EDUC 391 - Engineering Education and Online Learning, Spring 2016

Project: Teaching Teachers

Camila Pereira, James Leo, Lucas Longo

Teaching Teachers Final Write-Up

Design Principles

        The instructional approach for teaching teachers is one of a narrative game interwoven with instructional moves and content called Harry Potter and the Final Battle. During the game the teacher (our learner) is asked to help Harry, our main character, in choosing the course that will be best suited for his learning needs. Harry will soon face Voldemort and to do so he must acquire new skills. The main difference between the courses, besides the instructors, are their learning objectives. Our intention was to show how important learning objectives are for a course. In the case of our game, if the learner chooses a course with poorly defined learning objectives, Harry fails to learn and therefore is unable to defend himself against his nemesis and dies.

Our instructional approach followed a specific sequence of activities and learning principles to enhance our learner’s experience.

  1. Empathy: we present a story that evokes empathy towards the main character and therefore engages the learner more deeply with the content and the task at hand.

  1. Cognitive Dissonance: the learner is faced with making a major decision early on in the game without being provided with the full and proper content.

  1. Reflection: once the learner makes a choice on what course Harry should take, they must provide their reasoning as to why they made the choice, forcing them to compare the different choices they had available and to reflect upon their decision.

  1. Observation: the learner then observes what happens during Harry’s course, what he learns, and finally how he performs during his final battle against Voldemort.

  1. Direct Instruction: now that the learner engaged with the content, now we’ll talk talk about it.  

  1. Practice: the learner is prompted to improve and the write their own learning objectives.

This overarching path was partly defined based on part by the elements of mastery (Ambrose, 2010) and partly defined by Bloom’s Taxonomy. The mastery elements are grouped in a manner that you need to start with some direct instruction to ensure the learner acquires some knowledge, followed by their interaction with the content through practice, and finally understand when to apply what they are learning.

“To develop mastery, students must acquire component skills, practice integrating them, and know when to apply what they have learned.” (Ambrose, 2010)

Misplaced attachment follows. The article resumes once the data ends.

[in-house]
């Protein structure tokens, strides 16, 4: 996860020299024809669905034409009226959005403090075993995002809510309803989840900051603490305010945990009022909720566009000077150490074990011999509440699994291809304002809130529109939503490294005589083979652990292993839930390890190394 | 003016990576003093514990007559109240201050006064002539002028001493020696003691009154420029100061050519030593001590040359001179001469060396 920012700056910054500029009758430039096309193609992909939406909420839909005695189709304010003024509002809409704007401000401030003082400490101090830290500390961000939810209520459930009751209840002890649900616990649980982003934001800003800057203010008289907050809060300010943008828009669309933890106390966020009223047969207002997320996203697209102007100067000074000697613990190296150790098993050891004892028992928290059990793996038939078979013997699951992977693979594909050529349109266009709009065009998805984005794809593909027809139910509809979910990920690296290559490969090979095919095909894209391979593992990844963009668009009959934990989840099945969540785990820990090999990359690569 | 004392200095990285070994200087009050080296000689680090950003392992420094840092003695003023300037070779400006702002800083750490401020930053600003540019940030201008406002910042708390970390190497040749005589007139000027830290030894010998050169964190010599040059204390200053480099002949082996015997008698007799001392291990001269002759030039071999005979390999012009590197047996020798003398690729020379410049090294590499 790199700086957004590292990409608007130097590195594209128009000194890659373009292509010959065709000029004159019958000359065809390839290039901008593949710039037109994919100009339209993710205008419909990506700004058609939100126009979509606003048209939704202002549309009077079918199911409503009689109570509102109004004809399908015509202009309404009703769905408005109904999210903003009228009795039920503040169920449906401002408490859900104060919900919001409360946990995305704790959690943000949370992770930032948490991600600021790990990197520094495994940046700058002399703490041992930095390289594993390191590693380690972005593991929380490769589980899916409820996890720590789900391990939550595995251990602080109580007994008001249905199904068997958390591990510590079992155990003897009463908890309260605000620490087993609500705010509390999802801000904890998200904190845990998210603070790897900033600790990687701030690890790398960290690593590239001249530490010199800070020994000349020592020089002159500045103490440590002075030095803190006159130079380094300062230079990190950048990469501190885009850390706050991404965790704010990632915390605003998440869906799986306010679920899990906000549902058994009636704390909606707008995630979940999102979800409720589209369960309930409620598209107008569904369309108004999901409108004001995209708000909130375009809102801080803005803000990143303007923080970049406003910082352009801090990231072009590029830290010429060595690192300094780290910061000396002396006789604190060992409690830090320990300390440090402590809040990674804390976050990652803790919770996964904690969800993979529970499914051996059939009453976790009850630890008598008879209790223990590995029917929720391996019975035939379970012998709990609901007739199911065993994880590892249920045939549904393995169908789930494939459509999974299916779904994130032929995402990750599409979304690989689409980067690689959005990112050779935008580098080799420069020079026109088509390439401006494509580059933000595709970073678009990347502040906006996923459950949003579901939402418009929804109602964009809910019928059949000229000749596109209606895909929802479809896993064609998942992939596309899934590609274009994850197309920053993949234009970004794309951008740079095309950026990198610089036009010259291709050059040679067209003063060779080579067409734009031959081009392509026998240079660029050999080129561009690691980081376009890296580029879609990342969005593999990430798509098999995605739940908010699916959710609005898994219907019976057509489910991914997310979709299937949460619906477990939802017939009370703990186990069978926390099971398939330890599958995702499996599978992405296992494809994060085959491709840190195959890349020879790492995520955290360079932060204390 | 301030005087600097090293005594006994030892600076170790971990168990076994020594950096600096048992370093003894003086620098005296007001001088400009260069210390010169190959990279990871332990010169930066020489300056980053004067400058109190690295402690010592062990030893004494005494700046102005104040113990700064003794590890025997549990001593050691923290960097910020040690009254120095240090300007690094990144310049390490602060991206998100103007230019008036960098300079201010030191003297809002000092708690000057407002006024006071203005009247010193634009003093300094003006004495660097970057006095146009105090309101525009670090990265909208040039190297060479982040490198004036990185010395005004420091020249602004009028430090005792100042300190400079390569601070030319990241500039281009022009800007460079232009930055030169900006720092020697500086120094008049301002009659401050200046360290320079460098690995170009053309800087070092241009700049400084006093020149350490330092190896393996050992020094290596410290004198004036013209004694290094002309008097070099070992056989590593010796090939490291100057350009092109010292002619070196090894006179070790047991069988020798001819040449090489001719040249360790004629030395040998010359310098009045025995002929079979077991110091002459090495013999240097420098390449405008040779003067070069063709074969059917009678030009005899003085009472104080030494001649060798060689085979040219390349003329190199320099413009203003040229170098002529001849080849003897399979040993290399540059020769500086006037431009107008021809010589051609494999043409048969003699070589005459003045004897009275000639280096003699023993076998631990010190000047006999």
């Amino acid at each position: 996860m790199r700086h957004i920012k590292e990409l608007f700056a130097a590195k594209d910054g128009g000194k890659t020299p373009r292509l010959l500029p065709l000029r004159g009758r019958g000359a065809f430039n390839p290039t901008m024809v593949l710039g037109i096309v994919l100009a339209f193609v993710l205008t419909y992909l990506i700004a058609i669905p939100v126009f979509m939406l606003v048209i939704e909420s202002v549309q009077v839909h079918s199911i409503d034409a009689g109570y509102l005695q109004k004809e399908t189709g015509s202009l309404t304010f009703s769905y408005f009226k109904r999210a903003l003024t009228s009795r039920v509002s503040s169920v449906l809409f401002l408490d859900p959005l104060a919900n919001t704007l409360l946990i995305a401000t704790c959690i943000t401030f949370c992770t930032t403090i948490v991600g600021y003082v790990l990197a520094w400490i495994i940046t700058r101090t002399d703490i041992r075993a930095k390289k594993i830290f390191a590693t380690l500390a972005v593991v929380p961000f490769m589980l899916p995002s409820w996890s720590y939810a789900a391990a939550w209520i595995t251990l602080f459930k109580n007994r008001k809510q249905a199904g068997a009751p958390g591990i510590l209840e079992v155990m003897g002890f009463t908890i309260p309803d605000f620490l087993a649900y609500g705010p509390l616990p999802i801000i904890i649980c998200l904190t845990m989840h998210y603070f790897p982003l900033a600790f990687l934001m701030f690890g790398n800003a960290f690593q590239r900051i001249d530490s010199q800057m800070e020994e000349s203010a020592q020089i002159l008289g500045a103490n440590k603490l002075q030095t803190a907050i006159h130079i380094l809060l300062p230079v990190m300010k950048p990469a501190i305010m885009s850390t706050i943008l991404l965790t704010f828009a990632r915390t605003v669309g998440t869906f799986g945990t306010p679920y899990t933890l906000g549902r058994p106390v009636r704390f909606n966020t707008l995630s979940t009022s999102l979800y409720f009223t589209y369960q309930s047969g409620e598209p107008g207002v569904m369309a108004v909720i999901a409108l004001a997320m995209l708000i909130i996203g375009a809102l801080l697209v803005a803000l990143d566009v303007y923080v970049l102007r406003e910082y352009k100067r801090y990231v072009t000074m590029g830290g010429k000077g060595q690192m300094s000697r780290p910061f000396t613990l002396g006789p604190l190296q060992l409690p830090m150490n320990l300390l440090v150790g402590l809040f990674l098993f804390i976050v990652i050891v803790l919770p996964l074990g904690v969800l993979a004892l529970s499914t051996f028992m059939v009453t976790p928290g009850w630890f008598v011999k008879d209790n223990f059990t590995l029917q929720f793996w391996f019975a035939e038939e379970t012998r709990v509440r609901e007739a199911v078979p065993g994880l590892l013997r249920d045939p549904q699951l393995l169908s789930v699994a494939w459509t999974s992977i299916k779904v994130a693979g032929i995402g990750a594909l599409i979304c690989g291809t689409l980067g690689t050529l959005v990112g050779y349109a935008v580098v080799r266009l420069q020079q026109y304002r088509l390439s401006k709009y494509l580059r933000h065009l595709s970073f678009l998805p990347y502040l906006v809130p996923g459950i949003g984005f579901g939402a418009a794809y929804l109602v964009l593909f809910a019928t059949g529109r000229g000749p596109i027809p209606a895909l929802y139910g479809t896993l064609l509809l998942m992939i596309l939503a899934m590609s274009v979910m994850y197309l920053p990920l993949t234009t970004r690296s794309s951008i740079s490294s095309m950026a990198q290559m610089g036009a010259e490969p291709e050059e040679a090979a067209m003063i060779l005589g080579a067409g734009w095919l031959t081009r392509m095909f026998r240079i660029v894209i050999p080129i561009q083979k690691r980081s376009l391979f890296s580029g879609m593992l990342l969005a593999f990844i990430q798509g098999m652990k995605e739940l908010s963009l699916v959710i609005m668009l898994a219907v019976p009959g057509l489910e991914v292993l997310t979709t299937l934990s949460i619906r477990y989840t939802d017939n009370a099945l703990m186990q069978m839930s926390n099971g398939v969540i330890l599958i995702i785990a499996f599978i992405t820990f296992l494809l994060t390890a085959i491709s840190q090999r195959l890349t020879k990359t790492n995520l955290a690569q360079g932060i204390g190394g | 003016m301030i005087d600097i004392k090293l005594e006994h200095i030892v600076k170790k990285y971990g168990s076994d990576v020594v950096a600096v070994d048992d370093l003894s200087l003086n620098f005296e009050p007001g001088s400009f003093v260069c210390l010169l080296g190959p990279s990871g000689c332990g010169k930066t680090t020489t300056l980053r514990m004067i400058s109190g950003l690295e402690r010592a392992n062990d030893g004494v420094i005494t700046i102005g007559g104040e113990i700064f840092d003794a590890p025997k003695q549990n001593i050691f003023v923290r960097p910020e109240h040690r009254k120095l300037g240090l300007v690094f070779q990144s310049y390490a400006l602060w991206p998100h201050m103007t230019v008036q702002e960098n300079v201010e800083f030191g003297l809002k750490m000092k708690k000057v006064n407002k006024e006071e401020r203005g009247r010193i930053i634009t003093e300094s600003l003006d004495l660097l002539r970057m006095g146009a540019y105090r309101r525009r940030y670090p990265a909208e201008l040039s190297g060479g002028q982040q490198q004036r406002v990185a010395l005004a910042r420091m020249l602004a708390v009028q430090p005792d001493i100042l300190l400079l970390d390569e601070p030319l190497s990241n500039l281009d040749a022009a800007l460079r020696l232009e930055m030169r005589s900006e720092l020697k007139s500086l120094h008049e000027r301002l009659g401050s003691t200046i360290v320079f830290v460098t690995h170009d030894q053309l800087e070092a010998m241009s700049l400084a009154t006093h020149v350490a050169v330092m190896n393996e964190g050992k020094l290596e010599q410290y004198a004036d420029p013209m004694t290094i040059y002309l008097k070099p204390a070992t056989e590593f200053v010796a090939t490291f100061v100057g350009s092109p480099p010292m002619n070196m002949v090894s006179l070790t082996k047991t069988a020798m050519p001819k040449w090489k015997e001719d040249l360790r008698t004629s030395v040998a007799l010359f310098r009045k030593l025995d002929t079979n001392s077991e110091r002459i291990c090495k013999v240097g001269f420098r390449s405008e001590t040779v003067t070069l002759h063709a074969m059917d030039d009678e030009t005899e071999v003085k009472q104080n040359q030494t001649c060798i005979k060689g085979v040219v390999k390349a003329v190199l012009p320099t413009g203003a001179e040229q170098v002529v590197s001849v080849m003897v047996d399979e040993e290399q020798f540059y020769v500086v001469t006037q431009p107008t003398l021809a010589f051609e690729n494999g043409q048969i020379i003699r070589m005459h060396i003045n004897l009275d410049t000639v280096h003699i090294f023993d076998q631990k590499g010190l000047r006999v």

In terms of game design principles, we decided upon using the following aesthetic models presented by Hunickle et al, 2004 and Schell, 2014:

Especially when designing the challenge of our game, we used the Lens of Choices (Jesse, 2008) for validation. We reviewed the following questions of the lens:

Finally, we recognized that the stages in the Development of Mastery had to be considered in our design. Given that our users come into the game with an Unconscious Incompetence where they do not recognize what needs to be learned, we prompt them explicitly at the start with phrases such as “When selecting a course, observe the learning objectives.” and directly explaining what learning objectives are. This moves them on to the Conscious Incompetence level where they know what needs to be learned. At this point the user goes through the activity of selecting a course, observing the final battle, and going through more content about learning objectives. We then present them with two opportunities to practice improving and creating learning objectives in the attempt of moving them into Conscious Competence, where they still have to think about what they’ve mastered. To reach Unconscious Competence, they would need to practice on their own to be able to just do it instinctively and forget how much they know. (Ambrose, 2010). This would be of course our ultimate goal with the course.

User Testing

        The feedback we received from the user testing was extremely valuable and triggered several design changes in our prototype. The biggest design change we implemented after the testing was to maintain our user within the Harry Potter world. Our prototype immersed the user into a fantasy world during the initial phase of the game but then jumped out into a ‘regular’ world where serious content was being presented. The jump was evident in terms of content and in terms of the design of the interface. We also restructured the sequence of content which was all being presented at the end of the game and moved some of it to the start. That made the learning objective of our own game more evident, clear, and explicit.

        We also added another opportunity for practice in creating learning objectives after giving the user the opportunity to improve existing ones. Several additions in terms of content were made to improve the flow of the game and to make it feel more cohesive. Previously there seemed to be two distinct moments which confused our testers. Hopefully this new version resolves some of the issues.

Version 1

Version 2 


Ambrose, S. A., Bridges, M. W., DiPietro, M., Lovett, M. C., & Norman, M. K. (2010). How

learning works: Seven research-based principles for smart teaching. John Wiley & Sons.

Hunicke, R., LeBlanc, M., & Zubek, R. (2004, July). MDA: A formal approach to game design

and game research. In Proceedings of the AAAI Workshop on Challenges in Game AI (Vol. 4, p. 1).

Jesse, S. (2008). The Art of Game Design. A book of Lenses.